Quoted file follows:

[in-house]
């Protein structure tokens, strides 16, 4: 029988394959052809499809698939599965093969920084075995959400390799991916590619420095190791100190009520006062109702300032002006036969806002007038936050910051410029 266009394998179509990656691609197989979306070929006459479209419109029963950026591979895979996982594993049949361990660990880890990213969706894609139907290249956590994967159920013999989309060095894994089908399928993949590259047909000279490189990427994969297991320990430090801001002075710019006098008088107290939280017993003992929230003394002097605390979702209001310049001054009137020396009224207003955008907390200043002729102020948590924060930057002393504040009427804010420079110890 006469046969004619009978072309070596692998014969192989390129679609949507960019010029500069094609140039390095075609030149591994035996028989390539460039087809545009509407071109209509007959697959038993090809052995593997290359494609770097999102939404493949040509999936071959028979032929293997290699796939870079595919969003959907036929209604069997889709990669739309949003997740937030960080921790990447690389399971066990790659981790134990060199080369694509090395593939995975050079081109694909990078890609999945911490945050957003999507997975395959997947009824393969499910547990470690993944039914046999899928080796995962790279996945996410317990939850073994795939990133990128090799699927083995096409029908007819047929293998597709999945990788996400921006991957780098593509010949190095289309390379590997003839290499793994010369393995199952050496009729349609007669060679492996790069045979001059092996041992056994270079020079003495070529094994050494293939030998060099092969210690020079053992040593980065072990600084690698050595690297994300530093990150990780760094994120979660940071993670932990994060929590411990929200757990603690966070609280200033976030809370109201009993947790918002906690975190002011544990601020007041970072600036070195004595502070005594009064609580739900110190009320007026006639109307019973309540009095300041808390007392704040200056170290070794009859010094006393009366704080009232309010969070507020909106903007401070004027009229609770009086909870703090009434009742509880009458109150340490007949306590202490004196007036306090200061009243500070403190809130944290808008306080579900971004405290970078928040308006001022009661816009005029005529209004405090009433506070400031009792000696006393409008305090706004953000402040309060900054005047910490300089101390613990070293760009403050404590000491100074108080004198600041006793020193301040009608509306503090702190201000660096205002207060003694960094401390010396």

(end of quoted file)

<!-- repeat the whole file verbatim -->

[in-house]
């Protein structure tokens, strides 16, 4: 029988394959052809499809698939599965093969920084075995959400390799991916590619420095190791100190009520006062109702300032002006036969806002007038936050910051410029 266009394998179509990656691609197989979306070929006459479209419109029963950026591979895979996982594993049949361990660990880890990213969706894609139907290249956590994967159920013999989309060095894994089908399928993949590259047909000279490189990427994969297991320990430090801001002075710019006098008088107290939280017993003992929230003394002097605390979702209001310049001054009137020396009224207003955008907390200043002729102020948590924060930057002393504040009427804010420079110890 006469046969004619009978072309070596692998014969192989390129679609949507960019010029500069094609140039390095075609030149591994035996028989390539460039087809545009509407071109209509007959697959038993090809052995593997290359494609770097999102939404493949040509999936071959028979032929293997290699796939870079595919969003959907036929209604069997889709990669739309949003997740937030960080921790990447690389399971066990790659981790134990060199080369694509090395593939995975050079081109694909990078890609999945911490945050957003999507997975395959997947009824393969499910547990470690993944039914046999899928080796995962790279996945996410317990939850073994795939990133990128090799699927083995096409029908007819047929293998597709999945990788996400921006991957780098593509010949190095289309390379590997003839290499793994010369393995199952050496009729349609007669060679492996790069045979001059092996041992056994270079020079003495070529094994050494293939030998060099092969210690020079053992040593980065072990600084690698050595690297994300530093990150990780760094994120979660940071993670932990994060929590411990929200757990603690966070609280200033976030809370109201009993947790918002906690975190002011544990601020007041970072600036070195004595502070005594009064609580739900110190009320007026006639109307019973309540009095300041808390007392704040200056170290070794009859010094006393009366704080009232309010969070507020909106903007401070004027009229609770009086909870703090009434009742509880009458109150340490007949306590202490004196007036306090200061009243500070403190809130944290808008306080579900971004405290970078928040308006001022009661816009005029005529209004405090009433506070400031009792000696006393409008305090706004953000402040309060900054005047910490300089101390613990070293760009403050404590000491100074108080004198600041006793020193301040009608509306503090702190201000660096205002207060003694960094401390010396």